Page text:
Q: What inspired you to write An Upside-Down Sky, and how did you create your character Lidia?
A: When I started writing, I was a travel journalist focusing on offbeat places, so I’ve seen some pretty strange things.
When I went to Burma, a.k.a. Myanmar, several years ago, I was captivated: you couldn’t turn around without bumping into yet another beautiful pagoda crowded with serene Buddhist monks and nuns in their respective red and pink robes.
At the same time, Burma had just emerged from decades of a brutal dictatorship and fierce pockets of ethnic fighting persisted. Plus, it was one of the world’s most flourishing drug and gun trafficking markets. How and why could these extremes co-exist? I was hooked.
I decided to write about a group of Americans traveling there with little in common besides being on a tour in enforced intimacy every day. As they tripped through a fictionalized Burma I called Namyan, their interactions, adventures and misadventures emerged.
And the protagonist, Lidia, asserted herself right away. She is a mature woman who identifies as Latinx, but is also half Irish American. An artist who has painter’s block. A woman who others take to be a widow, and yet there is something about her private life. I won’t give away the ending.
Q: How important is setting to you in your work?
A: Setting is crucial to me. It shapes the narratives and the characters and takes on a character of its own.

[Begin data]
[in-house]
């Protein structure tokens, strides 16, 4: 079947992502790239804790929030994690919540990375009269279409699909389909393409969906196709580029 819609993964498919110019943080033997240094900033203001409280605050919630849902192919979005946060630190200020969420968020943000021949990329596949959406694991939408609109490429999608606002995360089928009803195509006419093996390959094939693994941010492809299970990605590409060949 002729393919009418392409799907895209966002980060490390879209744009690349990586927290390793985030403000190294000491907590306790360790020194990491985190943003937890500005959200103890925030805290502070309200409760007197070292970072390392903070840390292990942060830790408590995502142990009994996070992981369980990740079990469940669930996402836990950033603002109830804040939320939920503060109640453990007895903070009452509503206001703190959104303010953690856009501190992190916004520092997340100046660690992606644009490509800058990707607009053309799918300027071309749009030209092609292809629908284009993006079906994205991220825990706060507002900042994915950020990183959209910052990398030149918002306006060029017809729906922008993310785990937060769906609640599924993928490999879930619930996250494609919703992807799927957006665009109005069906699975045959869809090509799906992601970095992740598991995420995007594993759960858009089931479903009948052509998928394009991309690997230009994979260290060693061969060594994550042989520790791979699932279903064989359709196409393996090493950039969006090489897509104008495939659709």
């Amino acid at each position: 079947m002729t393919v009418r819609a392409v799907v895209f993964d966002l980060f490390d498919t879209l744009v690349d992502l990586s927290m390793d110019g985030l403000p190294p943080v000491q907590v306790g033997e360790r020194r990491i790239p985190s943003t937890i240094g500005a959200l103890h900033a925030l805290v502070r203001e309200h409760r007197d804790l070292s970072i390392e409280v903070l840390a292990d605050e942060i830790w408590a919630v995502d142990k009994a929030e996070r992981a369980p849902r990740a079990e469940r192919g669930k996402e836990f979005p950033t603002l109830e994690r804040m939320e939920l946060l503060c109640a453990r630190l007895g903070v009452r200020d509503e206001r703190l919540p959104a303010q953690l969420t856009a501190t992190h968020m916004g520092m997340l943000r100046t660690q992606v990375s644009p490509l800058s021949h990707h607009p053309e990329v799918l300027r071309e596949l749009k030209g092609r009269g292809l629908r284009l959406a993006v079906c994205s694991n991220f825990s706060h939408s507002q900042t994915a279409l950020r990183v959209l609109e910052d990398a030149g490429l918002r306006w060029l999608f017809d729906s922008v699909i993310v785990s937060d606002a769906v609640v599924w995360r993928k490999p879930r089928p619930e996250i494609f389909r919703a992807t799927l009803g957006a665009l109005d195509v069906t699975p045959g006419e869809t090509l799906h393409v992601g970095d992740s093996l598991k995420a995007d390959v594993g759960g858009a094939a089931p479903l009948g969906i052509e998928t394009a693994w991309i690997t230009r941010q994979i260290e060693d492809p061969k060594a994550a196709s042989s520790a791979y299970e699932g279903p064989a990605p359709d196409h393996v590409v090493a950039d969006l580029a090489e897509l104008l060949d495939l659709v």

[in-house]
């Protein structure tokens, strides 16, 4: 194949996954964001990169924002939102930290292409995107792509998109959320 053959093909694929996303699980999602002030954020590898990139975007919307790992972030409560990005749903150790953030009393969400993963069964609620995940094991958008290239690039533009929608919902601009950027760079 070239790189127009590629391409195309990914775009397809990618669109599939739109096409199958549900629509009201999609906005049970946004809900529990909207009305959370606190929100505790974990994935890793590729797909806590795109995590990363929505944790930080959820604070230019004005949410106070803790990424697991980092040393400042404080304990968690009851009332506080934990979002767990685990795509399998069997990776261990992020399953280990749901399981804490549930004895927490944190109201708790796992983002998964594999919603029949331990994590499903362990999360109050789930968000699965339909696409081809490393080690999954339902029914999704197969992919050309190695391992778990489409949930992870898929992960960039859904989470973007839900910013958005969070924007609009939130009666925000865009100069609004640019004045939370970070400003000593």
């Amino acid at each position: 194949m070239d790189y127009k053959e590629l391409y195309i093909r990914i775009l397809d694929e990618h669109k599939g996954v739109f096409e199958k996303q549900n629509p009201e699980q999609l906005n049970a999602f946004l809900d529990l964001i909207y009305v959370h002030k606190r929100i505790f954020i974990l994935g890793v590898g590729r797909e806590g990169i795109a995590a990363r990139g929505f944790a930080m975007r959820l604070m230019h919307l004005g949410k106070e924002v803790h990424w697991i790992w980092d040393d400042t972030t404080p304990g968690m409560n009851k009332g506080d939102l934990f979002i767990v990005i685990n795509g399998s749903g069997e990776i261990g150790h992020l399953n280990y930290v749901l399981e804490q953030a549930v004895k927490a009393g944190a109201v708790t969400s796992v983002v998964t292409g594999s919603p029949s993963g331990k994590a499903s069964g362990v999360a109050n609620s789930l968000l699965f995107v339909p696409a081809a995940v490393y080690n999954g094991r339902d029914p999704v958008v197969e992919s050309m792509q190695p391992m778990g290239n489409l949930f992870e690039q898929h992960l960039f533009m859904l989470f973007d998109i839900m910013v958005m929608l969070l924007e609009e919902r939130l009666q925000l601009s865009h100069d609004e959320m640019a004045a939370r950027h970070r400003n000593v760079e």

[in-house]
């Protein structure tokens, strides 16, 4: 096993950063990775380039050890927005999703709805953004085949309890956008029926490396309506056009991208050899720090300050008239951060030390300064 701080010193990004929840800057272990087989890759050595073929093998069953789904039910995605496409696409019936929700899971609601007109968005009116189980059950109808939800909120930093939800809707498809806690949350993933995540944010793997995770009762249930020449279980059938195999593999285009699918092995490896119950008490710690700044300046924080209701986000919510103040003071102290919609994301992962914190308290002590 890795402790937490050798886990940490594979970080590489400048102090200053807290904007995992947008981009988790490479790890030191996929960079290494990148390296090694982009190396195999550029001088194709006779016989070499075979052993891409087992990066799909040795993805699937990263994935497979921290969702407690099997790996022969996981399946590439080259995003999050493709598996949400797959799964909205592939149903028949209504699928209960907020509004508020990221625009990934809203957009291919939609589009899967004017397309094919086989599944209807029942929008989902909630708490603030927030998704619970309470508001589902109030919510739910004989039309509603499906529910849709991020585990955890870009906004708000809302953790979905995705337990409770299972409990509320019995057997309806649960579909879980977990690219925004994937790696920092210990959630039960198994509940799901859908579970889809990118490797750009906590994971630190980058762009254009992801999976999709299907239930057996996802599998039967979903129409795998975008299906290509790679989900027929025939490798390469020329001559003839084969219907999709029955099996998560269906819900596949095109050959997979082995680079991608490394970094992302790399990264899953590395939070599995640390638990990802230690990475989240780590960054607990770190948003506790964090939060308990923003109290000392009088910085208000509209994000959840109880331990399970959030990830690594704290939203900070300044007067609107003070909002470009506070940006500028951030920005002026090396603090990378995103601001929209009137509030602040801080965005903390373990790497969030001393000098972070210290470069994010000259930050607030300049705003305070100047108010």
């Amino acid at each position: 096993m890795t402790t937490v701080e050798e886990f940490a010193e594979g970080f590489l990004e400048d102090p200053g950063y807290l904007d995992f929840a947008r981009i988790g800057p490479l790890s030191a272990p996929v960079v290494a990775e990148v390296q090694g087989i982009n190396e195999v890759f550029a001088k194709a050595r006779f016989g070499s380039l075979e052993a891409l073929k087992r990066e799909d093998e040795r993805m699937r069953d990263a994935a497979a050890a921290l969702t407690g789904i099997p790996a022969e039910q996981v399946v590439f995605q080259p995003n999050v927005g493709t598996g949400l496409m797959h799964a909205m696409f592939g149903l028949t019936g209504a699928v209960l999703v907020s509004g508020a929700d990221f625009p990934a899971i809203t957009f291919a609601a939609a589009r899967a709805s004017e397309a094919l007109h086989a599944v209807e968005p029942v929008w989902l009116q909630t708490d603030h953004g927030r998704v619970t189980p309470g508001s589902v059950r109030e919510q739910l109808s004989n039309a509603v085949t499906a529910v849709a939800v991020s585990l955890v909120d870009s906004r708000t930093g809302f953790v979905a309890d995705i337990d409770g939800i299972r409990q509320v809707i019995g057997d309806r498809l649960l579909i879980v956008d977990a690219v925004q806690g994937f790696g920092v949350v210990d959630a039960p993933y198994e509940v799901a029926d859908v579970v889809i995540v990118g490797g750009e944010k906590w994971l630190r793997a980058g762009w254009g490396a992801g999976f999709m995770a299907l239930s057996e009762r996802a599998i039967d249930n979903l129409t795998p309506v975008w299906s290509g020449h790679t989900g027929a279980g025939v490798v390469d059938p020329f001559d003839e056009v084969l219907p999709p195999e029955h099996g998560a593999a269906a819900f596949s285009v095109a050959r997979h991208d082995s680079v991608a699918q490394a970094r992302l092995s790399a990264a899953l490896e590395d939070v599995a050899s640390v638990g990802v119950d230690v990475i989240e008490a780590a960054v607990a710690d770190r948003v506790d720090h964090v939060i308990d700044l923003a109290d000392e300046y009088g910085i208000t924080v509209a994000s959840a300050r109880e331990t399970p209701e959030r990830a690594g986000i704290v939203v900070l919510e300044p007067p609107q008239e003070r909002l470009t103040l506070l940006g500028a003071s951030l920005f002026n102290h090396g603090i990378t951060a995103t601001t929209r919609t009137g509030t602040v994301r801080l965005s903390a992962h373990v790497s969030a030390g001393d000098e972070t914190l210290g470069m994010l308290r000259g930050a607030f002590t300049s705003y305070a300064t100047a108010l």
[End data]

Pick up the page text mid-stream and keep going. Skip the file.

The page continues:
My first novel, Gringa in a Strange Land, takes place in the Yucatan peninsula, and the hot, languid, Mayan-tinged culture of the peninsula has a powerful effect on the narrative. As does the crumbling infrastructure of Manhattan in the 1970s and ‘80s in Cleans Up Nicely.
Now in Sky, the Southeast Asian setting is as exotic and inscrutably complex a place as it gets.
Q: Did you know how the novel would end before you started writing it, or did you make many changes along the way?
A: Michael Ondaatje, author of The English Patient, once said that his novels are inspired by “a little keyhole of an image.” I’m an instinctive writer too.
Sky began with an image of long lines of Namyanese peasants patiently waiting under a broiling sun to see a (purported) relic of the Buddha, a toe bone housed in a golden case in a golden pagoda. Then, the fussy, funny 18 tourists and their stalwart, beautiful Namyanese guide appeared.
Although this was the first chapter I wrote, it got moved up as the internal logic of the book – in fits and starts – took shape.
Q: What do you hope readers take away from the story?
A: The best review I ever had was: “I couldn’t put it down.” I hope that in Sky, readers will find an absorbing story about a little-known, alluring ancient country that for much of the later 20th century, was closed off to the world, a pariah state. And though it’s a serious book, I hope they will find it funny at times.
Q: What are you working on now?
A: I’ve written a screenplay adaptation of my biography of a great female Black jazz pianist and composer, Mary Lou Williams, which is currently being considered for production. So, fingers crossed. And I’m working on a new novel, about four siblings who decide to go on one last family reunion. It’s a wild ride for them.
Q: Anything else we should know?
A: Just weeks after An Upside-Down Sky went into print, violent repression of the infant democracy in Burma was imposed by the military. For tourists, it’s a no-go again. But for the Burmese people, it has been a call to civil war. Having tasted basic freedoms, they are determined to fight for them.
--Interview with Deborah Kalb